The Awkward Age by Francesca Segal Review #MNBookClub

Francesca Segal's second novel, The Awkward Age is the latest Mumsnet Book Club read. Her first novel, The Innocents, won the Costa First Novel Award. I finished The Awkward Age a couple of days ago and have mixed feelings about the book. Julia is the primary character. She's a widow, who has unexpectedly fallen in love with a doctor called James. Everything seems to be going perfectly for Julia, except that her daughter Gwen and James' son Nathan are insistent on making each other's lives difficult. The book follows the ensuing chaos of attempting to combine two households where the children are teenagers.

The awkward age francesca segal

It is an incredibly emotive read and you can feel the tension on almost every page. I found the characters difficult to like, largely due to the fact that none of them behave particularly well. Gwen and Nathan are both at that self-obsessed teenage stage, where they cannot imagine that anyone other than themselves are right about anything. Gwen still struggles with the loss of her father and then with the arrival of James she feels she is losing her mother. I found Gwen to be quite spoilt and hard to like, in spite of the difficulties she goes through. Nathan is also rather egotistical, focused only on his career path and holds his self-worth in academia. James dotes on him, as Julia dotes on Gwen. I think fundamentally none of the characters are being honest about their feelings and the lack of honest and open communication between them is frustrating.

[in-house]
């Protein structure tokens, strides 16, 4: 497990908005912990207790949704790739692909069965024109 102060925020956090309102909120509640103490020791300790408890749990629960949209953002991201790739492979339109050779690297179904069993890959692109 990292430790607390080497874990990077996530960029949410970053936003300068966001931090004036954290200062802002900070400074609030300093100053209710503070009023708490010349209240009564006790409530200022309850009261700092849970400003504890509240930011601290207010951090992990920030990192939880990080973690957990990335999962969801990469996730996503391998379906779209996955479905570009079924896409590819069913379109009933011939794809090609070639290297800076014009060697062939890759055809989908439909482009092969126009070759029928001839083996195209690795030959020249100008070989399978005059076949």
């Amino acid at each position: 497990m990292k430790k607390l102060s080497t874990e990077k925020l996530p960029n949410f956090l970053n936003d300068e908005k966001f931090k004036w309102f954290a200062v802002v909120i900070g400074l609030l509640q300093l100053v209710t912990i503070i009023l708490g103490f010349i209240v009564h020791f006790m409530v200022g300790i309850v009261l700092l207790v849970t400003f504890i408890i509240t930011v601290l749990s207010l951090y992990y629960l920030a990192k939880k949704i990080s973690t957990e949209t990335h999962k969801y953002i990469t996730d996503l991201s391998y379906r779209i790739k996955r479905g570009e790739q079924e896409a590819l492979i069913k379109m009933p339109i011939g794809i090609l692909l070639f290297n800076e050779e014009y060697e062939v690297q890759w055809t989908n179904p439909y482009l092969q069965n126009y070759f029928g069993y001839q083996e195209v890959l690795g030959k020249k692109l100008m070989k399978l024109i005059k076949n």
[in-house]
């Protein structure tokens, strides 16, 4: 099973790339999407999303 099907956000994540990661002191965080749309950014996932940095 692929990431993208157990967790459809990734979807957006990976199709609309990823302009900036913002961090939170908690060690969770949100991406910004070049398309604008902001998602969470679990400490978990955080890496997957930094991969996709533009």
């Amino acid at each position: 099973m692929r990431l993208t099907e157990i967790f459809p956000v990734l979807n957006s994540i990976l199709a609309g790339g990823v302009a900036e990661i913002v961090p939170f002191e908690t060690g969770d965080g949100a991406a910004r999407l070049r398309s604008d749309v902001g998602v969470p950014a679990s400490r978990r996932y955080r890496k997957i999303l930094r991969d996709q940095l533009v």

Reading The Awkward Age
  Whilst I enjoyed reading it and felt that the story flowed, it also made me feel incredibly uncomfortable at times. As a parent, it is so hard to imagine yourself in those circumstances. It's incredibly difficult to comprehend that you would allow two teenagers to behave as theirs do. Francesca Segal certainly has a flair for writing family interactions in all their messy glory. I found myself having to step away from the book at times as the confrontation within the book was making me feel uncomfortable. That's definitely a skill in writing, to make the pages come alive so passionately that you have to step away!

The Awkward Age

As parents, Julia and James will understandably make sacrifices for their children, but this novel questions how far that altruism can be tested. I did find that I could see what was coming with the plot, and was not surprised with the turns the story took. I enjoyed reading The Awkward Age, in spite of my frustrations with the characters. It was beautifully written and incredibly emotive. I would recommend it to others, just be prepared for an emotional rollercoaster of a read.

Disclosure: I was provided with this book free of charge for the purpose of this review. All opinions are my own.